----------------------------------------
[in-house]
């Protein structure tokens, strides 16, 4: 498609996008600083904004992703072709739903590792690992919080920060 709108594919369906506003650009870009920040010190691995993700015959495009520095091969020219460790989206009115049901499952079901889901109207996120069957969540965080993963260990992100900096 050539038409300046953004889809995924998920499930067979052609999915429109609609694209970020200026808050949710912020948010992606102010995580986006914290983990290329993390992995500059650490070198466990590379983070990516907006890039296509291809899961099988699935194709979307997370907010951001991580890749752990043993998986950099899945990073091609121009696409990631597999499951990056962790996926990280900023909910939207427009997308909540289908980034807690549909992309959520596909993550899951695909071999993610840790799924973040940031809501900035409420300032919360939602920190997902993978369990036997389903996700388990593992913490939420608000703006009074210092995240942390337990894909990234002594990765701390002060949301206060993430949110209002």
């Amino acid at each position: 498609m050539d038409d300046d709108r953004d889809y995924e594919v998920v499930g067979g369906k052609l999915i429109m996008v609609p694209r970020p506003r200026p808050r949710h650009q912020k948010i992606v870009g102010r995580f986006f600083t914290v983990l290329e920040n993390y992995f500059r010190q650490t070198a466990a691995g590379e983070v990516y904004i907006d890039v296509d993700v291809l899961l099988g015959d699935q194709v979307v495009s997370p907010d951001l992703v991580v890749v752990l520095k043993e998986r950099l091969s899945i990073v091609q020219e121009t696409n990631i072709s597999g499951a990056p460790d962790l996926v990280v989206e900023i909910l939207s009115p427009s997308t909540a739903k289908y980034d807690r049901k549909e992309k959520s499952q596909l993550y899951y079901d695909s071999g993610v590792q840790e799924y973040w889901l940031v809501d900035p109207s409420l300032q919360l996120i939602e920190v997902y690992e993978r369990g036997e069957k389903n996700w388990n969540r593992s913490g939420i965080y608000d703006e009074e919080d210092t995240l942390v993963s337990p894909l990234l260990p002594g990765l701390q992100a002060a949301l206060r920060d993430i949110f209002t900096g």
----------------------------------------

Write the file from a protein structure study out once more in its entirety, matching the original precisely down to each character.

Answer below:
[in-house]
């Protein structure tokens, strides 16, 4: 498609996008600083904004992703072709739903590792690992919080920060 709108594919369906506003650009870009920040010190691995993700015959495009520095091969020219460790989206009115049901499952079901889901109207996120069957969540965080993963260990992100900096 050539038409300046953004889809995924998920499930067979052609999915429109609609694209970020200026808050949710912020948010992606102010995580986006914290983990290329993390992995500059650490070198466990590379983070990516907006890039296509291809899961099988699935194709979307997370907010951001991580890749752990043993998986950099899945990073091609121009696409990631597999499951990056962790996926990280900023909910939207427009997308909540289908980034807690549909992309959520596909993550899951695909071999993610840790799924973040940031809501900035409420300032919360939602920190997902993978369990036997389903996700388990593992913490939420608000703006009074210092995240942390337990894909990234002594990765701390002060949301206060993430949110209002």
């Amino acid at each position: 498609m050539d038409d300046d709108r953004d889809y995924e594919v998920v499930g067979g369906k052609l999915i429109m996008v609609p694209r970020p506003r200026p808050r949710h650009q912020k948010i992606v870009g102010r995580f986006f600083t914290v983990l290329e920040n993390y992995f500059r010190q650490t070198a466990a691995g590379e983070v990516y904004i907006d890039v296509d993700v291809l899961l099988g015959d699935q194709v979307v495009s997370p907010d951001l992703v991580v890749v752990l520095k043993e998986r950099l091969s899945i990073v091609q020219e121009t696409n990631i072709s597999g499951a990056p460790d962790l996926v990280v989206e900023i909910l939207s009115p427009s997308t909540a739903k289908y980034d807690r049901k549909e992309k959520s499952q596909l993550y899951y079901d695909s071999g993610v590792q840790e799924y973040w889901l940031v809501d900035p109207s409420l300032q919360l996120i939602e920190v997902y690992e993978r369990g036997e069957k389903n996700w388990n969540r593992s913490g939420i965080y608000d703006e009074e919080d210092t995240l942390v993963s337990p894909l990234l260990p002594g990765l701390q992100a002060a949301l206060r920060d993430i949110f209002t900096g």